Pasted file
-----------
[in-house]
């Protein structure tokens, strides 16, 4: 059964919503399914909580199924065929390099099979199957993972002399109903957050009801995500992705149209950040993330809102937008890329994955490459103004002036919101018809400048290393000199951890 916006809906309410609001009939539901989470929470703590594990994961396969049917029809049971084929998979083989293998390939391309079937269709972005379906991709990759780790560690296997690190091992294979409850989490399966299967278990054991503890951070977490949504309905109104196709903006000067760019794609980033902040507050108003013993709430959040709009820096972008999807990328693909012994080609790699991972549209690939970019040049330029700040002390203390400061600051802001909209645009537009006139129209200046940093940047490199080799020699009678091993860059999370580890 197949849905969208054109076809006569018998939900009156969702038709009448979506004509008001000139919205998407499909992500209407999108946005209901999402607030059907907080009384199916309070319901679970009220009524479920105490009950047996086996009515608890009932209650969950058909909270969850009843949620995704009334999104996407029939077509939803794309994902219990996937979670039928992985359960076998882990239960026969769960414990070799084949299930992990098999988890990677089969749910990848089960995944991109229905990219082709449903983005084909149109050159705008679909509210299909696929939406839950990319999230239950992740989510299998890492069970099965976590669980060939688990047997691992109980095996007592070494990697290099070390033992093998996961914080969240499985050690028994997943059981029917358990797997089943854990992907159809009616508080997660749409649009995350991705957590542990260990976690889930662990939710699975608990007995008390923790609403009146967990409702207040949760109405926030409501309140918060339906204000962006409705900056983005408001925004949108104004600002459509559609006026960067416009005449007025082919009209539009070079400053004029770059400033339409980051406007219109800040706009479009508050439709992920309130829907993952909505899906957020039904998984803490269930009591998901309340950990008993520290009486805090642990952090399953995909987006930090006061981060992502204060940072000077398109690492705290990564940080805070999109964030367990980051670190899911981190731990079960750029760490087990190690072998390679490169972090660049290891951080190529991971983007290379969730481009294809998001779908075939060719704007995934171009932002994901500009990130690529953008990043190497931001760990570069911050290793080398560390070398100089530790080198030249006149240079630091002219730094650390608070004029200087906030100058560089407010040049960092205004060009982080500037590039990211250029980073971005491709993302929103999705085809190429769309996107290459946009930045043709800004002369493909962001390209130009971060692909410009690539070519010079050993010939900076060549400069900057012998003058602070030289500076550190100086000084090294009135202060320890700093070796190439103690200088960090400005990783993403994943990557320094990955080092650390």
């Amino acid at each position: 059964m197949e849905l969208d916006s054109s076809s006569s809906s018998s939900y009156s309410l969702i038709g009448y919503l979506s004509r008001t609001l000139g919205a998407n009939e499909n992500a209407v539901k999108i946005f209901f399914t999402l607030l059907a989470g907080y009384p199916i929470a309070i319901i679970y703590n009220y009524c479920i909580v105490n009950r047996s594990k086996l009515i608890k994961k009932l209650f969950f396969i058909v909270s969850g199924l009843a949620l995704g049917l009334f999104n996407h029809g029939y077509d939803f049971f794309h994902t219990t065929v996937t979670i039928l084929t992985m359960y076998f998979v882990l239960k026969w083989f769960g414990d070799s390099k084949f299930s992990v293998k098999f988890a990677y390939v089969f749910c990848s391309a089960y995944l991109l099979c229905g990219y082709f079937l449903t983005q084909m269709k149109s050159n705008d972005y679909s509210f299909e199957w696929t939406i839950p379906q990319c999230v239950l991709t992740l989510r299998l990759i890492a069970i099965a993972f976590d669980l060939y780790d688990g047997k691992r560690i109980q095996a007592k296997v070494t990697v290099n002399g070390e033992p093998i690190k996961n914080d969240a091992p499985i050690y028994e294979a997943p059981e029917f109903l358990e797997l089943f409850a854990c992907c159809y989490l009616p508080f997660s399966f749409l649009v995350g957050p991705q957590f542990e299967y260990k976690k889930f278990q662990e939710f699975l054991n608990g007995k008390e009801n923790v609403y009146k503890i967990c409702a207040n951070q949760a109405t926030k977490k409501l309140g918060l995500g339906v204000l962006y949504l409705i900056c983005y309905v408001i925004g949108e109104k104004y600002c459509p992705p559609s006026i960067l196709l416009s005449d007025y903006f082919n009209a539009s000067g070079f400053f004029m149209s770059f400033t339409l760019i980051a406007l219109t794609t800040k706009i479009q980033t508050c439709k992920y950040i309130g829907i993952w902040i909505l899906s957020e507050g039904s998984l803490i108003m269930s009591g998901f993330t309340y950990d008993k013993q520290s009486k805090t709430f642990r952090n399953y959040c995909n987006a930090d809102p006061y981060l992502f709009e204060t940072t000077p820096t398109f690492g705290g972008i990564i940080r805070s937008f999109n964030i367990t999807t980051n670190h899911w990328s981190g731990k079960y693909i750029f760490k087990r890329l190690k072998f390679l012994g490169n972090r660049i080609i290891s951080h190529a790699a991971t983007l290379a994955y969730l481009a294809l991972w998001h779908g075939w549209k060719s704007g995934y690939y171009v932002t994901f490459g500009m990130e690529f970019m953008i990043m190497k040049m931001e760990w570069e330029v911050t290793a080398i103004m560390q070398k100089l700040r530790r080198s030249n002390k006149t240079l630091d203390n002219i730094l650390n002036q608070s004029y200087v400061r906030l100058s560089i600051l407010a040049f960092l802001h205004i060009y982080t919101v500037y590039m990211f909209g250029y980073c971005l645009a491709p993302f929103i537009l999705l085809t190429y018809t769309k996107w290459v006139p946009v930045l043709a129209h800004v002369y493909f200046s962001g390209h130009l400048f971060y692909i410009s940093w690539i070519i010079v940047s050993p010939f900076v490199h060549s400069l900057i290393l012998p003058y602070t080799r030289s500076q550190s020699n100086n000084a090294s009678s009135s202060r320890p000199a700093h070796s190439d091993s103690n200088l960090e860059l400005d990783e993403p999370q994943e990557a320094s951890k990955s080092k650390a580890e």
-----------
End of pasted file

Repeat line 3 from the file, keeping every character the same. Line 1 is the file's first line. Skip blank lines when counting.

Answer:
């Amino acid at each position: 059964m197949e849905l969208d916006s054109s076809s006569s809906s018998s939900y009156s309410l969702i038709g009448y919503l979506s004509r008001t609001l000139g919205a998407n009939e499909n992500a209407v539901k999108i946005f209901f399914t999402l607030l059907a989470g907080y009384p199916i929470a309070i319901i679970y703590n009220y009524c479920i909580v105490n009950r047996s594990k086996l009515i608890k994961k009932l209650f969950f396969i058909v909270s969850g199924l009843a949620l995704g049917l009334f999104n996407h029809g029939y077509d939803f049971f794309h994902t219990t065929v996937t979670i039928l084929t992985m359960y076998f998979v882990l239960k026969w083989f769960g414990d070799s390099k084949f299930s992990v293998k098999f988890a990677y390939v089969f749910c990848s391309a089960y995944l991109l099979c229905g990219y082709f079937l449903t983005q084909m269709k149109s050159n705008d972005y679909s509210f299909e199957w696929t939406i839950p379906q990319c999230v239950l991709t992740l989510r299998l990759i890492a069970i099965a993972f976590d669980l060939y780790d688990g047997k691992r560690i109980q095996a007592k296997v070494t990697v290099n002399g070390e033992p093998i690190k996961n914080d969240a091992p499985i050690y028994e294979a997943p059981e029917f109903l358990e797997l089943f409850a854990c992907c159809y989490l009616p508080f997660s399966f749409l649009v995350g957050p991705q957590f542990e299967y260990k976690k889930f278990q662990e939710f699975l054991n608990g007995k008390e009801n923790v609403y009146k503890i967990c409702a207040n951070q949760a109405t926030k977490k409501l309140g918060l995500g339906v204000l962006y949504l409705i900056c983005y309905v408001i925004g949108e109104k104004y600002c459509p992705p559609s006026i960067l196709l416009s005449d007025y903006f082919n009209a539009s000067g070079f400053f004029m149209s770059f400033t339409l760019i980051a406007l219109t794609t800040k706009i479009q980033t508050c439709k992920y950040i309130g829907i993952w902040i909505l899906s957020e507050g039904s998984l803490i108003m269930s009591g998901f993330t309340y950990d008993k013993q520290s009486k805090t709430f642990r952090n399953y959040c995909n987006a930090d809102p006061y981060l992502f709009e204060t940072t000077p820096t398109f690492g705290g972008i990564i940080r805070s937008f999109n964030i367990t999807t980051n670190h899911w990328s981190g731990k079960y693909i750029f760490k087990r890329l190690k072998f390679l012994g490169n972090r660049i080609i290891s951080h190529a790699a991971t983007l290379a994955y969730l481009a294809l991972w998001h779908g075939w549209k060719s704007g995934y690939y171009v932002t994901f490459g500009m990130e690529f970019m953008i990043m190497k040049m931001e760990w570069e330029v911050t290793a080398i103004m560390q070398k100089l700040r530790r080198s030249n002390k006149t240079l630091d203390n002219i730094l650390n002036q608070s004029y200087v400061r906030l100058s560089i600051l407010a040049f960092l802001h205004i060009y982080t919101v500037y590039m990211f909209g250029y980073c971005l645009a491709p993302f929103i537009l999705l085809t190429y018809t769309k996107w290459v006139p946009v930045l043709a129209h800004v002369y493909f200046s962001g390209h130009l400048f971060y692909i410009s940093w690539i070519i010079v940047s050993p010939f900076v490199h060549s400069l900057i290393l012998p003058y602070t080799r030289s500076q550190s020699n100086n000084a090294s009678s009135s202060r320890p000199a700093h070796s190439d091993s103690n200088l960090e860059l400005d990783e993403p999370q994943e990557a320094s951890k990955s080092k650390a580890e």